Good morning Vietnam

The morning sun shoots warm tropical light onto my playground, illuminating subjects in gorgeous backlight. Dodging an endless parade of xe may bikes and motos, I capture plenty of market scenes. Little old ladies smile shyly when I take their picture, while young kids watch curiously when I zero in on the local merchandise. I stop at a streetside stall for a breakfast of banh mi (baguette sandwich) and ca phe sua da (iced milk coffee) then resume exploring the rest of the town.

Old man wearing hat in market (Pic: Lester Ledesma)

Locals in bustling street market (Pic: Lester Ledesma)

Women in traditional hats walking in market (Pic: Lester Ledesma)

Dismounted cyclist and old buildings (Pic: Lester Ledesma)

Old man in front of shop dummies (Pic: Lester Ledesma)

Woman cyclist and old building (Pic: Lester Ledesma)

Hawkers and puddle in street market (Pic: Lester Ledesma)

Cycle taxi in front of temple (Pic: Lester Ledesma)

From the 16th to 19th Century, Hoi An was a bustling port of commerce where seafaring Chinese and Japanese merchants mingled with the local Viet natives. This mix of peoples turned the place into a melting pot, with structures that even today show its multicultural heritage.

At Tran Phu street I gawk at ancient homes that bear elements of Asian and European design, not far from 16th-Century clan temples adorned with flamboyant Chinese curves. At one end of town, a massive wood-and-stone bridge sports Japanese architecture. These I document along with little snippets of everyday life: a family riding on a three-wheeled cyclo, a local tailor sitting in a shop filled with faceless mannequins, a lone grandma lighting incense sticks during morning prayers. Quiet subjects like these are what I find truly fascinating about Vietnam.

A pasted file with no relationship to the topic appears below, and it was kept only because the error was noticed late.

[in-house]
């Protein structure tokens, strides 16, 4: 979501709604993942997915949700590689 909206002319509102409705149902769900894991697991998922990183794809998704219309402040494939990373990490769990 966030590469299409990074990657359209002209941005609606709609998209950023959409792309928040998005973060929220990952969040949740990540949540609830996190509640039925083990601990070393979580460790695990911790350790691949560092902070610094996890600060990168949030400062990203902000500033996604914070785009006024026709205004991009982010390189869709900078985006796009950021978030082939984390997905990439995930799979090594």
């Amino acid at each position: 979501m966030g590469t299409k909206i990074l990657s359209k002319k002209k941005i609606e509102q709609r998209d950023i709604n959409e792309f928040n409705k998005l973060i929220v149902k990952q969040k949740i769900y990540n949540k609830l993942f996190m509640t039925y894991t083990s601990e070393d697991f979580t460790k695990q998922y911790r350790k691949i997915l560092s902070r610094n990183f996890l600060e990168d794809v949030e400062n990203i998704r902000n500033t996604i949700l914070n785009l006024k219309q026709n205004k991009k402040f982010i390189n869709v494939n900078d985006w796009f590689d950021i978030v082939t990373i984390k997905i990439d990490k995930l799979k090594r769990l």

Through it all, my Leitz-Minolta CL performs it duties cheerfully and with little complaint. While this particular unit operates smoothly and clicks nicely, I find that it underfocuses slightly below infinity – a bug that I fix by keeping in mind to overfocus a bit. That aside, this camera feels solid in the hand, with intuitive controls that help me easily react to photo-ops.

City of Lights

Shooting Hoi An on good old b&w film is satisfying enough for this happy photographer, but there is a situation where I find myself wishing (just slightly) that I packed some coloured emulsion as well. This is during the evenings, when the Hoi An riverside comes alive with countless fairy lights over the water.

Small boats on river (Pic: Lester Ledesma)

SMall boats and decorative lanterns (Pic: Lester Ledesma)

Row of small boats in river (Pic: Lester Ledesma)

Borne on the decks of native rowboats, these colourful paper lanterns provide illumination for oarsmen making their way down the Thu Bon River. I shoot this enchanting scene on my last night here, with Ultrafine Xtreme 400 rated at EI 800. Coloured or not – I hope my pictures capture the essence of Hoi An.